Brand Management, a Guide for Haters

Brand Management, a Guide for Haters


Have you ever considered hiring a brand manager
in your team? A campaign that should’ve never been launched
can seriously damage your brand. That’s why we’ll discuss why you need
a brand management team, and how to prevent your brand from going on fire. What’s up marketers! Luciana from Planable here presenting the
latest episode of People of Marketing. People of Marketing is a show with and about
marketers: the struggles, the industry, and the solutions. People of Marketing is powered by Planable,
a content collaboration platform to help you preview, collaborate, approve and schedule
all of your content in one single place. In this episode, we bring to you the evergreen
topic of brand management. Yes, the company’s brand is still the supreme
concept in marketing and as shiny as VR, experiential campaigns, and viral content is, without the
brand, we’ve got nothing. I won’t assume you need a 20 minutes long
definition of what brand management is. But, I do feel the need to scare fellow marketers
into turning around and taking another good look at their brand and how it’s kept. In case you’re a skeptic, and don’t believe
in the importance of brand management, hang on. I’ll convince you. Yes. You really really do. As Brand24’s Community Specialist Gloria
says: The company’s brand is everything to its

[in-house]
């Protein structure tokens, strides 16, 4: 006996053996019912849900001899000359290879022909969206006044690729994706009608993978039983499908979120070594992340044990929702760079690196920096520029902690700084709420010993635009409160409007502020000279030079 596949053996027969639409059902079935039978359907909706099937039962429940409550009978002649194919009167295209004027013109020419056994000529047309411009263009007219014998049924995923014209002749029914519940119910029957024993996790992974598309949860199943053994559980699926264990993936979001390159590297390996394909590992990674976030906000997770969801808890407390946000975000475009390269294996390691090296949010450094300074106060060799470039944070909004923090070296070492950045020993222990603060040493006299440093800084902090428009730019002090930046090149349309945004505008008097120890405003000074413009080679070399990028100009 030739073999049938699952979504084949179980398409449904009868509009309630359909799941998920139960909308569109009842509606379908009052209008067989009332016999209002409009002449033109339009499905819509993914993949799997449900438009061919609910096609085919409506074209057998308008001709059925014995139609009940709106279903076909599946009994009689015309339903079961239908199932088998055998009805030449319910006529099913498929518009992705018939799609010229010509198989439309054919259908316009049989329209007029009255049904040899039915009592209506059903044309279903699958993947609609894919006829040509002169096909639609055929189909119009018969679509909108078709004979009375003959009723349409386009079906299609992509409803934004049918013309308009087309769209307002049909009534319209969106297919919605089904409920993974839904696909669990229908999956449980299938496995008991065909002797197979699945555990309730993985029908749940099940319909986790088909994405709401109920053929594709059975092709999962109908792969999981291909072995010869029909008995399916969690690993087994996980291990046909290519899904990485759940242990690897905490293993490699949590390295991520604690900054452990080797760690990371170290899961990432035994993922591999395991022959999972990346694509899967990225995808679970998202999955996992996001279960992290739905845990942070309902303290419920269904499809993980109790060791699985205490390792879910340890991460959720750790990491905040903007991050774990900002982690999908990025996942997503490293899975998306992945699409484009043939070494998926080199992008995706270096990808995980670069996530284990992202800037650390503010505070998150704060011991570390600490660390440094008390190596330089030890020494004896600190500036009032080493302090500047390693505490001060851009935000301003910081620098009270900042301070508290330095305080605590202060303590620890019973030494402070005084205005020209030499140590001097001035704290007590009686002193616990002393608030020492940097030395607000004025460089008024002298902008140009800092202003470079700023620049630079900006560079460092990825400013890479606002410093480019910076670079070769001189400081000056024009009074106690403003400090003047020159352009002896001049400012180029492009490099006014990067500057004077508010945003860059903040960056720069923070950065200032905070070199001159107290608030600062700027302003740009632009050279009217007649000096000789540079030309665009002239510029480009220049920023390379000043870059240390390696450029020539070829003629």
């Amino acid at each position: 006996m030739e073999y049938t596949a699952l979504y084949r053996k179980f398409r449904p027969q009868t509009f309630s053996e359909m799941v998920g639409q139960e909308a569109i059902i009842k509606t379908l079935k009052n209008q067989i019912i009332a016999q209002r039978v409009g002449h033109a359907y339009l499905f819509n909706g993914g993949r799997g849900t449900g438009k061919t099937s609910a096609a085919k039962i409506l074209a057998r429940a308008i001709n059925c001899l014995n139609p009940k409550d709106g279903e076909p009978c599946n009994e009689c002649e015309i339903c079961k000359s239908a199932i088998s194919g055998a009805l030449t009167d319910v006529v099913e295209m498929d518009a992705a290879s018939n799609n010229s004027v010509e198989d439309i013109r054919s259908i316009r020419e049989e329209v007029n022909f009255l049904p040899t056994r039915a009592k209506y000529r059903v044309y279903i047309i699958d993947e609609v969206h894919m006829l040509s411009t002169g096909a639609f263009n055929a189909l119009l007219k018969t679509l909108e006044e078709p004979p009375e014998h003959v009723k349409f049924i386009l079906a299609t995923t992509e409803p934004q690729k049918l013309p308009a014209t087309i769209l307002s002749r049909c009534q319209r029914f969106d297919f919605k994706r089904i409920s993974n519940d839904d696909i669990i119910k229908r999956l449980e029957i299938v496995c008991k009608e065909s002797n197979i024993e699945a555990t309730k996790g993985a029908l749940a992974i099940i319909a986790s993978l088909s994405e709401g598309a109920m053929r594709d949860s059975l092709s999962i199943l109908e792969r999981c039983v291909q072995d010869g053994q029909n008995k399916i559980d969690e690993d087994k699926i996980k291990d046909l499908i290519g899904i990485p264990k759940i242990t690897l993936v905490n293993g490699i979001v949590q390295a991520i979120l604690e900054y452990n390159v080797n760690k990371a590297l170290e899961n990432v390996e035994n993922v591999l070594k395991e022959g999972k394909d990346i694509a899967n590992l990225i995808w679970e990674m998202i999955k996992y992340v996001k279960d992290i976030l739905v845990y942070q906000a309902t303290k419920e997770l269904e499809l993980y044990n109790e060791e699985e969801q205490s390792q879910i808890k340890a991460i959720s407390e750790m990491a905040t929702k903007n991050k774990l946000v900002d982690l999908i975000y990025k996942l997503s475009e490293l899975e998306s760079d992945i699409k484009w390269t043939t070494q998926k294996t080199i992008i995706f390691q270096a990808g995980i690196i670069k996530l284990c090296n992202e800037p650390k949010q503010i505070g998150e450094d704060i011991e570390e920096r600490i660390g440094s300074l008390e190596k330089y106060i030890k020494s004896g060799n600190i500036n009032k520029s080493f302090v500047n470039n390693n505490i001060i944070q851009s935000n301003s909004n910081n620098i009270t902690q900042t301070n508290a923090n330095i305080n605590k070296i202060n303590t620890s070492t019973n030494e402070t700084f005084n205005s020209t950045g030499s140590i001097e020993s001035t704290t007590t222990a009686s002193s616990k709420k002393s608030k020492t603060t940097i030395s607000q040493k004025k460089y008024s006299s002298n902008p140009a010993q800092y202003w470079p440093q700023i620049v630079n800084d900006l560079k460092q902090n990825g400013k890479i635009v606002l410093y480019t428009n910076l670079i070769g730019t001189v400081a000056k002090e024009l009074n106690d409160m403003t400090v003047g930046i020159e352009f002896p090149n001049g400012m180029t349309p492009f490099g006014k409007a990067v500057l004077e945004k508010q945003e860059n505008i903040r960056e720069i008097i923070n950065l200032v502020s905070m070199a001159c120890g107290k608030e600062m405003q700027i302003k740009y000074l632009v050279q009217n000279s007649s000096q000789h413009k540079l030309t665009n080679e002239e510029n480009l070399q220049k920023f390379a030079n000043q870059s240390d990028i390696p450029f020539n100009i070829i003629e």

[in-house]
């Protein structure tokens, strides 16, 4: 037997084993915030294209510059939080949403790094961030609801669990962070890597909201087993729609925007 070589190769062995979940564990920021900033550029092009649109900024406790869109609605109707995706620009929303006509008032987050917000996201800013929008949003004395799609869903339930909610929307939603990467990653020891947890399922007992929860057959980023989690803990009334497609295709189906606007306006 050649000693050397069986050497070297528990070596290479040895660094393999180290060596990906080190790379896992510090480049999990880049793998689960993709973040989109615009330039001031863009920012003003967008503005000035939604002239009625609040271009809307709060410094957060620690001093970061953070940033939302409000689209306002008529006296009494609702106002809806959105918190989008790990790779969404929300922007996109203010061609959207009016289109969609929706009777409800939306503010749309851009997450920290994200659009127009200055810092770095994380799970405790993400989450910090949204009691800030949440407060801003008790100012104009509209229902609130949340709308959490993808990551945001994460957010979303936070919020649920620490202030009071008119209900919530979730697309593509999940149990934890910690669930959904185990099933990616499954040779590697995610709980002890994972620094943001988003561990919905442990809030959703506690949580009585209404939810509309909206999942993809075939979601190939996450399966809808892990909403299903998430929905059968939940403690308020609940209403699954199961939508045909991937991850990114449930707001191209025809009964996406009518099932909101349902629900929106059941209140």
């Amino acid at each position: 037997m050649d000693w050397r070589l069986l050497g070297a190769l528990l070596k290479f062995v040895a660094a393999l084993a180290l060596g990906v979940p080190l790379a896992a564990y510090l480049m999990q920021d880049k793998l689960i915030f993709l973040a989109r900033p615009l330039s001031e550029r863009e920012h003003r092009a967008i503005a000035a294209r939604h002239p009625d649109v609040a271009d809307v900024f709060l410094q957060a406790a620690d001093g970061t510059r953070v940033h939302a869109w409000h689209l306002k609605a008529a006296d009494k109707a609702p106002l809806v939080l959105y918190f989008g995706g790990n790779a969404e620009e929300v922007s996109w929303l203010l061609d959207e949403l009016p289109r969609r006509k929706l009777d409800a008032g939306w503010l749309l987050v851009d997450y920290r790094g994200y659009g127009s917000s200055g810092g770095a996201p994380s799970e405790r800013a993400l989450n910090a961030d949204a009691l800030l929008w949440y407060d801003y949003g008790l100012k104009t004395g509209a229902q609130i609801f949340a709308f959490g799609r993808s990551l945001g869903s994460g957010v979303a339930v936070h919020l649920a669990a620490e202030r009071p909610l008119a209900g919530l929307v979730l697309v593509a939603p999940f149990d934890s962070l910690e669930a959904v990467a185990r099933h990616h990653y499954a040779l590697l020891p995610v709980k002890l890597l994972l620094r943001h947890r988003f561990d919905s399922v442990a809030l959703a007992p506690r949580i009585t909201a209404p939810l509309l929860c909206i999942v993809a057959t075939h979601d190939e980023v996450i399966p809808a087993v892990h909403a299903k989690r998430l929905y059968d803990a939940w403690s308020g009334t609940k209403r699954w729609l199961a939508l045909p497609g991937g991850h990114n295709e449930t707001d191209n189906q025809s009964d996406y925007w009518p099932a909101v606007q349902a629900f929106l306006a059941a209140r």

customers and prospects. You have to manage it. And do so responsibly, with calculated planning,
and taking into account any detail that could affect or improve something. Us marketers have creative souls and a constant
eagerness to get the ball rolling. Launch that idea. Publish that content. Run that campaign. It’s amazing what we marketers manage to
achieve with little resources and close to no time. But, as amazing as we are, our work can be
dangerous to the brand if it’s not well managed. If our company’s branding strategy is vague
or not well communicated, we put everything at risk. communication workflow, there should have
never been fire at Dove, Pepsi, and H&M. But I understand what you might be thinking
– ok these are doomsday scenarios. A brand that’s not well governed by brand
managers doesn’t always turn into a huge PR crisis, right? True. But there’s still a lot of consequences
that may have a major impact on your brand and efforts. They resonated with what you seemed to be
through one of your public displays. Whether that was a piece of content, a social
media post, a speech, a meme, it was something That something should be a core part of your
brand. And it should be reflected in all your future
outputs. There’s no particular end or final goal
it can achieve. The issue with that is that every brick should
be put in the right place. Otherwise, it’ll quickly turn into a bad
game of Jenga. A moved brick can tear down the entire thing. Yes, strong brand management strategy isn’t
important only because when it lacks, it can go very very wrong. On its own, it can highly benefit the actual
results of your marketing and overall business. The math is simple. The more your prospects understand who you
represent, the more they trust you. The easier they buy. The more they stay. It can in many ways. If you don’t believe me, see what Eugenio
says: This has been already shown in so many ways
and so often. Each PR crisis, each time a company took a
step outside the direction their brand was perceived in, their sales paid the price. But if you’re not working for one of the
giants of this world, bouncing back is a bit harder. The pillows aren’t as soft for companies
less known. And so strategic brand management should become
an even higher priority. I’d say there are two concepts that lay